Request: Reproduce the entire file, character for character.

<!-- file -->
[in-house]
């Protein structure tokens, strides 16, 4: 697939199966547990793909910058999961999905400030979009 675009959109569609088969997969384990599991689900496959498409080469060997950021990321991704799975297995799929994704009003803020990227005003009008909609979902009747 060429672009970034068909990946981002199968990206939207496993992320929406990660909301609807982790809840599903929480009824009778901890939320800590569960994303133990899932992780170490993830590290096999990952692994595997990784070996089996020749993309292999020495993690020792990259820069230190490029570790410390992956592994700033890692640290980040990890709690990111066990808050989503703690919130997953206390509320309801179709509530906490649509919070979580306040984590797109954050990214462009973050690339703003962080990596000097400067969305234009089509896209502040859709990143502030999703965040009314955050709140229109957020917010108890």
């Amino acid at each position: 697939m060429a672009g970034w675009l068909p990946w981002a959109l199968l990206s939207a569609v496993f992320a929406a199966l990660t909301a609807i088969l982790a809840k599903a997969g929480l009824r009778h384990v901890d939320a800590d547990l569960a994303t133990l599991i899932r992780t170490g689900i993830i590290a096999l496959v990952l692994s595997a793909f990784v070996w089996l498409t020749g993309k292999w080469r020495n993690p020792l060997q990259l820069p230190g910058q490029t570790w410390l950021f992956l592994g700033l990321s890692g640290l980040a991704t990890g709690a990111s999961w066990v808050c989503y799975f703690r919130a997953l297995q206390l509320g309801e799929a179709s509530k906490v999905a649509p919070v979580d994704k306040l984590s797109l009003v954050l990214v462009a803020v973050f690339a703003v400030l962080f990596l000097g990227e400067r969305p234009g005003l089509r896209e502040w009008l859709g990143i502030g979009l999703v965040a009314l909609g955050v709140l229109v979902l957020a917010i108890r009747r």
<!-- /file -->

[in-house]
């Protein structure tokens, strides 16, 4: 697939199966547990793909910058999961999905400030979009 675009959109569609088969997969384990599991689900496959498409080469060997950021990321991704799975297995799929994704009003803020990227005003009008909609979902009747 060429672009970034068909990946981002199968990206939207496993992320929406990660909301609807982790809840599903929480009824009778901890939320800590569960994303133990899932992780170490993830590290096999990952692994595997990784070996089996020749993309292999020495993690020792990259820069230190490029570790410390992956592994700033890692640290980040990890709690990111066990808050989503703690919130997953206390509320309801179709509530906490649509919070979580306040984590797109954050990214462009973050690339703003962080990596000097400067969305234009089509896209502040859709990143502030999703965040009314955050709140229109957020917010108890």
């Amino acid at each position: 697939m060429a672009g970034w675009l068909p990946w981002a959109l199968l990206s939207a569609v496993f992320a929406a199966l990660t909301a609807i088969l982790a809840k599903a997969g929480l009824r009778h384990v901890d939320a800590d547990l569960a994303t133990l599991i899932r992780t170490g689900i993830i590290a096999l496959v990952l692994s595997a793909f990784v070996w089996l498409t020749g993309k292999w080469r020495n993690p020792l060997q990259l820069p230190g910058q490029t570790w410390l950021f992956l592994g700033l990321s890692g640290l980040a991704t990890g709690a990111s999961w066990v808050c989503y799975f703690r919130a997953l297995q206390l509320g309801e799929a179709s509530k906490v999905a649509p919070v979580d994704k306040l984590s797109l009003v954050l990214v462009a803020v973050f690339a703003v400030l962080f990596l000097g990227e400067r969305p234009g005003l089509r896209e502040w009008l859709g990143i502030g979009l999703v965040a009314l909609g955050v709140l229109v979902l957020a917010i108890r009747r």